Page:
Roast at 425 for 30 minutes.

Reduce the heat to 350 and continue to cook for 1 1/2 to 2 hours. Check with a meat thermometer after 1 1/2 hours.  Take it out when it is about 5-10 degrees cooler than you want, cover it and let it rest for about 15 minutes.  Then carve.  (It will cook those last few 5-10 degrees while it's resting.) 

Very Rare = 130 degrees
Rare = 140 degrees
Medium Rare = 150 degrees
Medium = 160 degrees
Well = 170 degrees
Very Well = 180 degrees
We like ours medium, so I try to take it out around 150 degrees
I usually take it out of the pan and let it rest on the carving board, but this was about the time that I realized how late Eric was going to be, and I was worried it wouldn't be hot enough by the time he got home.  Another crucial mistake this time around :(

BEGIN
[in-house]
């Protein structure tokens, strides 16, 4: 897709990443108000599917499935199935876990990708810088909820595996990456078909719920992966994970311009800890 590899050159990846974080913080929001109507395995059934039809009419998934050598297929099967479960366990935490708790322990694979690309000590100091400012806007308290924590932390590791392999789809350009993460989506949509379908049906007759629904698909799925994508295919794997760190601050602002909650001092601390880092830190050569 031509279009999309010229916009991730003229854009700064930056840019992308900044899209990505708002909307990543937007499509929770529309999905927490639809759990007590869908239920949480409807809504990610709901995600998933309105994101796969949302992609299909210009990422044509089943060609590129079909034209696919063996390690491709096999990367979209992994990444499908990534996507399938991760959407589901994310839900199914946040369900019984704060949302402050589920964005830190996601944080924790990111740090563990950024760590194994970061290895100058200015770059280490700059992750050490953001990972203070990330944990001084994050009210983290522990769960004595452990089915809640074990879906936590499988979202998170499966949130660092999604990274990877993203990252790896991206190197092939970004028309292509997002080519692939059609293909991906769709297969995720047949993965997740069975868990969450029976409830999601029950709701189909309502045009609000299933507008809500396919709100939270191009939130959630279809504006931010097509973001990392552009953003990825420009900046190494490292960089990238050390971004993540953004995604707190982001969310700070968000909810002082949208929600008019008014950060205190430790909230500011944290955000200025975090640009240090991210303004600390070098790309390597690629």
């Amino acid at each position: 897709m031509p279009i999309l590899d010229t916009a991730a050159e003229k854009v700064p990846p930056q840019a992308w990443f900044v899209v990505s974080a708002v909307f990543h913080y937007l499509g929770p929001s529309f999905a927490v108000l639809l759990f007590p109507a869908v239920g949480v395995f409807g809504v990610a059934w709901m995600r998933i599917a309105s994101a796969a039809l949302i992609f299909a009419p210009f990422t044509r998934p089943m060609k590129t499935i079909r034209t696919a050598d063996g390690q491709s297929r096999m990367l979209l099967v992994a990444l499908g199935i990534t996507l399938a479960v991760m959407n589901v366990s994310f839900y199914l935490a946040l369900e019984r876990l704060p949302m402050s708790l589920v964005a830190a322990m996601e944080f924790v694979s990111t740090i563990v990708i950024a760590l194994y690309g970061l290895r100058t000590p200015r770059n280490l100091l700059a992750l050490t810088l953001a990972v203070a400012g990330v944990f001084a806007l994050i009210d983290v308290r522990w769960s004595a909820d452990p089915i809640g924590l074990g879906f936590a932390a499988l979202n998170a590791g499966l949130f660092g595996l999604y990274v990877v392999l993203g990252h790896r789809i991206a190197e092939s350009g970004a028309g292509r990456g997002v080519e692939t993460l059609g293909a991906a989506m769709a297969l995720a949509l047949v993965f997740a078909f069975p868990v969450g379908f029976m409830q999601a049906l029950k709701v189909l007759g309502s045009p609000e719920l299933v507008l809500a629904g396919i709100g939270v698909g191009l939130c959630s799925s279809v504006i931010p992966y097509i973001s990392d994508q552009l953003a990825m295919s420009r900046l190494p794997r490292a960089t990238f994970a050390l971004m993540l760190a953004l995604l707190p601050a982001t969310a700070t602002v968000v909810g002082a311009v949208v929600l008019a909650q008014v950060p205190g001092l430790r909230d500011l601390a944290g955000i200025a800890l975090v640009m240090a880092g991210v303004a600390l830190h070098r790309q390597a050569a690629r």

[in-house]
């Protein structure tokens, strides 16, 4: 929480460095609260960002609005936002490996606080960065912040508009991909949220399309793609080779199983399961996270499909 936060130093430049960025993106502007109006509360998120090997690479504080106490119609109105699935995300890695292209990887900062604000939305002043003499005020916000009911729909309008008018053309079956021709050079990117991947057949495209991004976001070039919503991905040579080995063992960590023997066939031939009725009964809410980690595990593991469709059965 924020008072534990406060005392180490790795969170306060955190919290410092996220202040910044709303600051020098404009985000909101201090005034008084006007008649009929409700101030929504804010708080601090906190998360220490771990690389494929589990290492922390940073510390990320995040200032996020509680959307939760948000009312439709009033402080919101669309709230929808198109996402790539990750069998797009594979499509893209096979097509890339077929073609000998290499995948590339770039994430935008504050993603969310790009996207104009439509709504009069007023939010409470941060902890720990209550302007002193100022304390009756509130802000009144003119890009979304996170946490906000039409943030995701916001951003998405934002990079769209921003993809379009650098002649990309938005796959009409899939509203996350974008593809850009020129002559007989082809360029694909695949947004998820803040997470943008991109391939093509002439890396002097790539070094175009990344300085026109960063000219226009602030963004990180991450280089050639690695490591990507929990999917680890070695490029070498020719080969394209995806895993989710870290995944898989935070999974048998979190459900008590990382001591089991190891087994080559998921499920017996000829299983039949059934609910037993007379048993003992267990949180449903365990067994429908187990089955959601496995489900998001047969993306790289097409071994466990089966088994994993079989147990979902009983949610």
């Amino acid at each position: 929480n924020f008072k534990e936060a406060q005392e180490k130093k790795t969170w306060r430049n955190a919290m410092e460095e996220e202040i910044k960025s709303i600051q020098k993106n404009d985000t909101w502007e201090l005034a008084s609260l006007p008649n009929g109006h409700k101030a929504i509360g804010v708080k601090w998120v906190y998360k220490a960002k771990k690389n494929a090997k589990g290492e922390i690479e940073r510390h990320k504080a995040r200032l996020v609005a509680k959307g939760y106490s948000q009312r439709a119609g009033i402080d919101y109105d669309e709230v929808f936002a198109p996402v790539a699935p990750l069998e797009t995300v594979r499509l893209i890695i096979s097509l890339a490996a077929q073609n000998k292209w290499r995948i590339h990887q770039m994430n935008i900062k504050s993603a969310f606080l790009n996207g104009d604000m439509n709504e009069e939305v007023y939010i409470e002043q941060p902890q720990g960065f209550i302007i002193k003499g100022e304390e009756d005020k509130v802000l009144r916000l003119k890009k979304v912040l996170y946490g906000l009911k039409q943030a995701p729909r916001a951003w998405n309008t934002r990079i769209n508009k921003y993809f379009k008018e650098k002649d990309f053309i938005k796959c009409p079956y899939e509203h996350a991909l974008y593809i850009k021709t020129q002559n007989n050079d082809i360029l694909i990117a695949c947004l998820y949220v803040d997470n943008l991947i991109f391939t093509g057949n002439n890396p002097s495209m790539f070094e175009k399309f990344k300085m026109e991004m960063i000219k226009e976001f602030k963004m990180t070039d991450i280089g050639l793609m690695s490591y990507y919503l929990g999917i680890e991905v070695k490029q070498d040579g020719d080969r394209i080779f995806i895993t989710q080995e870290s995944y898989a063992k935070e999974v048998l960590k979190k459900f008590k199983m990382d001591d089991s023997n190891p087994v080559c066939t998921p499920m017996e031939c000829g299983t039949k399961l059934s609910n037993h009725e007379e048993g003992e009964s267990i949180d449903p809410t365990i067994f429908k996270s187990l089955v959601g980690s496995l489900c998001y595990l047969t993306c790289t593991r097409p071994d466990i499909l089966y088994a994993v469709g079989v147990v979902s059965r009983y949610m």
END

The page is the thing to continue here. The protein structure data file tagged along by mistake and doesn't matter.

Even our pickiest eater loves it!

To make the Au Jous, remove the roast from the pan, and add 2 cups of beef broth to the pan drippings. Season with worcestershire sauce and salt and pepper.  Simmer for 10 minutes and serve with the roast. 

Enhanced by Zemanta

Tuesday, February 14, 2012

Feeling the love

I've been very inspired by Pinterest this Valentine's Day.  For Jackson's Valentines for preschool, I made the one that's been floating around Pinterest and blogs for a while:
Gavin and I had a lot of fun last week....

I've been obsessing over garland on my mantel lately.  I showed you the pom-pom garland I made for Christmas and loved having it up.  So it was only natural to try something for Valentine's Day. 

I got 6 sheets of felt.  Remember from my pom-pom garland that I have a HUGE mantel, (about 14 feet long) so you probably won't need as much as me.
I cut the sheets into 1 inch strips and then in half, making them about 4 1/2 X 1 inch each.

Then I sewed the ends of two pieces together.  I didn't even stop between each set.
Just keep going and make a big long chain.  Then cut them apart to separate each set.